Legal and Regulatory Frameworks for Startups


Employment/labour laws

Laws and Permits

Employment in Oman is governed by the Employment Law, Royal Decree No 35/2003. It sets out the standard for employment that is mandatory for all employers, local or foreign. The law applies to all public and private sector employers in Oman. It will also apply to companies in the free zone unless specified under the free trade zone rules. It provides the right to undertake projects through which your company’s employees can obtain benefits beyond the terms stipulated by the law. It applies to any startup or company regardless of contradicting choice of law in any employment agreement.

Health and safety is another key factor for companies under employment law. Ministerial Decision No 286/2008 allowed issuing the law known as Occupational Health and Safety Measures that sets out obligations with respect to your employees’ health and safety. All companies should maintain health and safety regulations regardless of their decision to choose a type of company or premise.


The Ministry of Manpower has certain guidelines requiring companies to employ a certain number of Omani nationals. The percentage of Omanisation will vary between 35 to 65% depending on the area. Certain categories are specifically allocated for Omani nationals, and that list is increasing depending on a new law that might come into force.

The following job categories that are restricted to Omani citizens under Omanisation:

Specialists: Lawyer, Civil Engineer, Accountant, Legal Adviser, Department Manager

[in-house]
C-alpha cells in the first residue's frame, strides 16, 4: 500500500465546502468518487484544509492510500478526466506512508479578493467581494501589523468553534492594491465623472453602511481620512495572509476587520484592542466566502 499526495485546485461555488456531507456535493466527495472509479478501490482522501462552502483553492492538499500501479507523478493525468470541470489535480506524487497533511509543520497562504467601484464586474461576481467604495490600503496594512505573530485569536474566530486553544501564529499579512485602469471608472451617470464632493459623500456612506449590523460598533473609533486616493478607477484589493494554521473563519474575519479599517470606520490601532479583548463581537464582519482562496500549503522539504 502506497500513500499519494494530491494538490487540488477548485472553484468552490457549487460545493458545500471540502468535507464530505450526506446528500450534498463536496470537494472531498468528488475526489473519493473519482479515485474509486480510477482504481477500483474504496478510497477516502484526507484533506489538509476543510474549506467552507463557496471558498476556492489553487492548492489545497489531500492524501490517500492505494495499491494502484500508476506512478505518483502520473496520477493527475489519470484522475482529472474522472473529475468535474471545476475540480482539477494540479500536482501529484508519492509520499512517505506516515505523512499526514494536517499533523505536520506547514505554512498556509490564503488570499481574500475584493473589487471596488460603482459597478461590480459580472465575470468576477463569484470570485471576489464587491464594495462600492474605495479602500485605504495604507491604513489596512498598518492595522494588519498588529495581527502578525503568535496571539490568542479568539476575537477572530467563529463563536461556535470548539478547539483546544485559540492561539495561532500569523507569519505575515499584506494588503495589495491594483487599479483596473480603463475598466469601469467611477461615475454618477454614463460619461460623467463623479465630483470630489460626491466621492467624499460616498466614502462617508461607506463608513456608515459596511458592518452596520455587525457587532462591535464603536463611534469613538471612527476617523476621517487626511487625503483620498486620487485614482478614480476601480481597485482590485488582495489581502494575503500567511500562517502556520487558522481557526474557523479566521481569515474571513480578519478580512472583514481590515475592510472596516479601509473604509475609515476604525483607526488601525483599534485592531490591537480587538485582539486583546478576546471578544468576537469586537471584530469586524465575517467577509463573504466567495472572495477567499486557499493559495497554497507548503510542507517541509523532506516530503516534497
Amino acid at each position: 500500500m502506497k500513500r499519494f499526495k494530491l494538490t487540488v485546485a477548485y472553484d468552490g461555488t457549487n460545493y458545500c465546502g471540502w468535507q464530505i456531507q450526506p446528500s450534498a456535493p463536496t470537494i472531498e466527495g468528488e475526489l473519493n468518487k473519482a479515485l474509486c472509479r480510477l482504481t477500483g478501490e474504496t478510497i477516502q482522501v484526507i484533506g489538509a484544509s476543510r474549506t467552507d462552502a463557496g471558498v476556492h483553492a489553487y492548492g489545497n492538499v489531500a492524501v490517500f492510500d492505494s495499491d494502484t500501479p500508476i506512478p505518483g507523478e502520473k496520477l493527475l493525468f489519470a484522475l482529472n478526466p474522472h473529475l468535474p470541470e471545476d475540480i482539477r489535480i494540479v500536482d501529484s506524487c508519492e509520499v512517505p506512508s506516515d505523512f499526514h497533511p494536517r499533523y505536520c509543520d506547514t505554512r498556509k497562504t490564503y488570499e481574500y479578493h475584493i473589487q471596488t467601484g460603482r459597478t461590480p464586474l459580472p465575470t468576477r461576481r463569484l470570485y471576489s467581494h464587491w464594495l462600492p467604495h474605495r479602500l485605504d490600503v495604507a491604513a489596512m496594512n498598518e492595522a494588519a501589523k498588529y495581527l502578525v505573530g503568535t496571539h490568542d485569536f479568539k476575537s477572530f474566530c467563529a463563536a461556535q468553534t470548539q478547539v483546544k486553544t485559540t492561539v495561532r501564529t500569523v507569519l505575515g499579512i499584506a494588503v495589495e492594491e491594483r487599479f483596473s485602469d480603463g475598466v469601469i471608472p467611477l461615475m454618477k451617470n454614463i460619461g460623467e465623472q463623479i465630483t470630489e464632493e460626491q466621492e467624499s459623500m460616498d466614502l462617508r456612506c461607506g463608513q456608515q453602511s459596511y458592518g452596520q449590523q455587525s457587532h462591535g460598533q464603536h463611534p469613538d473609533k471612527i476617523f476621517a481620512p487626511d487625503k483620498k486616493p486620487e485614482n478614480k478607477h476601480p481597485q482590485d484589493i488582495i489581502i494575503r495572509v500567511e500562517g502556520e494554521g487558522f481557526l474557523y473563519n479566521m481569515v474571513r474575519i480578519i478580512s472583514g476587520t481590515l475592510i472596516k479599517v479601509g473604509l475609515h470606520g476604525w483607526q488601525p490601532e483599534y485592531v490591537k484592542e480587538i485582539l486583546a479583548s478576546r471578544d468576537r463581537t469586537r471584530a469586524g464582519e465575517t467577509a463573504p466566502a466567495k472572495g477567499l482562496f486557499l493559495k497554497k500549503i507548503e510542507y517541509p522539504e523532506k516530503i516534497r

Technician: Primary School Teacher, Nurse, Architectural Draftsman, TV Cameraman

Occupational Worker: Accounts Clerk, General Car Mechanic, General Sales Person, General Leather Worker

Skilled worker: Leather Worker, Welder, Typist, Electrician

Limited skilled worker: Newspaper Vendor, Machine Operator, Car Repair/Fitter

Employment for foreign employees

If you are planning to employ foreign employees, there are rules in place to follow. The following applies:

  • A foreigner must be sponsored through ownership or employment 
  • Employing a foreign person in Oman requires a sponsorship license
  • Immigrants are required to hold a residency card/work permit issued by the Royal Oman Police
  • Companies are responsible for processing and obtaining visas and work permits

The process of obtaining the permit is as follows:

  1. Online application with required documents is submitted to immigration offices
  2. After approval, the employee should go for a medical test
  3. The visa application requires legal qualifications and a non-conviction certificate which the employee should produce
  4. If results are satisfactory, the permit is issued
  5. A residency card is issued by the Royal Oman Police. It identifies the employee and place of work, and the visa is added to the passport
  6. After arrival, your company will need to assist your foreign employee in obtaining a work permit/residency card
  7. They can bring dependents i.e., children.

Permit processing time is one to two weeks if you have all the relevant documents completed, and costs OMR300. Other GCC nationals do not require this card but must obtain a permit from the Ministry of Manpower.

Nationals of certain countries can travel on a temporary visa that is issued on arrival. Typically, this can last for 30 days, but it can be extended for another 30 days for a fee.

Corporate tax

Corporate tax is 15% of the profits that your company makes. The tax applies to both companies formed by local and foreign investors. VAT in Oman is 5%, and the mandatory registration threshold is OMR 385,000. You will be required to register with the Ministry of Finance to pay tax. Corporate income tax applies to the following business structures:

  1. Companies in Oman
  2. Branch offices
  3. Foreign entities undertaking business